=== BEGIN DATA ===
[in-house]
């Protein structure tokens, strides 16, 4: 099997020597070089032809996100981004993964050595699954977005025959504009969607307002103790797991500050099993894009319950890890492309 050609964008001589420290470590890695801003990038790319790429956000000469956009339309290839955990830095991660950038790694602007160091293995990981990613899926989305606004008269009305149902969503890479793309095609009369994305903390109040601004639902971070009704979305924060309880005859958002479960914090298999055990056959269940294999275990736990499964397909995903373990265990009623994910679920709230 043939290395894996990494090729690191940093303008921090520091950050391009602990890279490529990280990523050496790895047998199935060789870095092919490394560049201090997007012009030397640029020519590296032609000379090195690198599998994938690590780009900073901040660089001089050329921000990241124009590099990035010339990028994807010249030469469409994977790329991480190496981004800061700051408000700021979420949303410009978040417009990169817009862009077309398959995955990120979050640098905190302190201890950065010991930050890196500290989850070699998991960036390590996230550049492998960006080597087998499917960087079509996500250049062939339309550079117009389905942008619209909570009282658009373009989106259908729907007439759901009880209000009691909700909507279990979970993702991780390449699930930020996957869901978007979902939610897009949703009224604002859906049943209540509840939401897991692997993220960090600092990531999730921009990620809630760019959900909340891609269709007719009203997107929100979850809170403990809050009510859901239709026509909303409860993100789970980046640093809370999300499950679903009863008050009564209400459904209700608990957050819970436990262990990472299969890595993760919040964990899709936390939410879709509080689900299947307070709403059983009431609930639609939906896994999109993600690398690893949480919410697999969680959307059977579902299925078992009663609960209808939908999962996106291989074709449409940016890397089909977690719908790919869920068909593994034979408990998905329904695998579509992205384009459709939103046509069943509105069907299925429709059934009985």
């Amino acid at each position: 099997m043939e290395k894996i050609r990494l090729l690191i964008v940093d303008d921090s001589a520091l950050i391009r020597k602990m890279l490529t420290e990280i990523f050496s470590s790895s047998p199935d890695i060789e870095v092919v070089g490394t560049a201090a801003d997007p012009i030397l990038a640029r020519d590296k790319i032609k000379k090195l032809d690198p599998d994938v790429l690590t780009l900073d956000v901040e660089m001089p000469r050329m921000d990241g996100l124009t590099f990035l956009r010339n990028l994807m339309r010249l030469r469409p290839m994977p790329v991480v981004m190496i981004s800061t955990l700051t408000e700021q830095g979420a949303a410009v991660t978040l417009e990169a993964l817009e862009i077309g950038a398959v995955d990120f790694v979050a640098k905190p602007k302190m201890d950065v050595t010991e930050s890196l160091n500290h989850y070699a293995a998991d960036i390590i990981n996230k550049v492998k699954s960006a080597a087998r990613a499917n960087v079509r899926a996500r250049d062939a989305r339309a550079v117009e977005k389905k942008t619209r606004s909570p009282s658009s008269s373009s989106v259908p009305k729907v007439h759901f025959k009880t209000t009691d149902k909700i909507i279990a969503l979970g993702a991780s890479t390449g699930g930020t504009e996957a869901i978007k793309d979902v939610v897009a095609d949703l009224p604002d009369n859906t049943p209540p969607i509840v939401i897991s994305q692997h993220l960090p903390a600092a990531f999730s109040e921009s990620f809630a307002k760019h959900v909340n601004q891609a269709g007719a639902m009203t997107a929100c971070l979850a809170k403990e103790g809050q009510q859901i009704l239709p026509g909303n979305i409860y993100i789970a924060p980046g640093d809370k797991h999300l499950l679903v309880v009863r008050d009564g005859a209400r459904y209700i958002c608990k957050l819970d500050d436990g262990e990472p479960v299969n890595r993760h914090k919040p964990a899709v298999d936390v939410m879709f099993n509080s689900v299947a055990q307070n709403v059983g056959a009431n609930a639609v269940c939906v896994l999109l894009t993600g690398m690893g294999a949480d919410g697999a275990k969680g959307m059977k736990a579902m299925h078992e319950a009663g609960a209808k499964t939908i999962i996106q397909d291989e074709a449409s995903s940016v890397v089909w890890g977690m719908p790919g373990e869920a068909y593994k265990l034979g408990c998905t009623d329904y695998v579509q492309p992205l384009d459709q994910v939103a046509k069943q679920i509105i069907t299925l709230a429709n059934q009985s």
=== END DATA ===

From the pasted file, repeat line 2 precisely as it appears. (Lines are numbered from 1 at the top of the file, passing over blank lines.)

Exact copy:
């Protein structure tokens, strides 16, 4: 099997020597070089032809996100981004993964050595699954977005025959504009969607307002103790797991500050099993894009319950890890492309 050609964008001589420290470590890695801003990038790319790429956000000469956009339309290839955990830095991660950038790694602007160091293995990981990613899926989305606004008269009305149902969503890479793309095609009369994305903390109040601004639902971070009704979305924060309880005859958002479960914090298999055990056959269940294999275990736990499964397909995903373990265990009623994910679920709230 043939290395894996990494090729690191940093303008921090520091950050391009602990890279490529990280990523050496790895047998199935060789870095092919490394560049201090997007012009030397640029020519590296032609000379090195690198599998994938690590780009900073901040660089001089050329921000990241124009590099990035010339990028994807010249030469469409994977790329991480190496981004800061700051408000700021979420949303410009978040417009990169817009862009077309398959995955990120979050640098905190302190201890950065010991930050890196500290989850070699998991960036390590996230550049492998960006080597087998499917960087079509996500250049062939339309550079117009389905942008619209909570009282658009373009989106259908729907007439759901009880209000009691909700909507279990979970993702991780390449699930930020996957869901978007979902939610897009949703009224604002859906049943209540509840939401897991692997993220960090600092990531999730921009990620809630760019959900909340891609269709007719009203997107929100979850809170403990809050009510859901239709026509909303409860993100789970980046640093809370999300499950679903009863008050009564209400459904209700608990957050819970436990262990990472299969890595993760919040964990899709936390939410879709509080689900299947307070709403059983009431609930639609939906896994999109993600690398690893949480919410697999969680959307059977579902299925078992009663609960209808939908999962996106291989074709449409940016890397089909977690719908790919869920068909593994034979408990998905329904695998579509992205384009459709939103046509069943509105069907299925429709059934009985």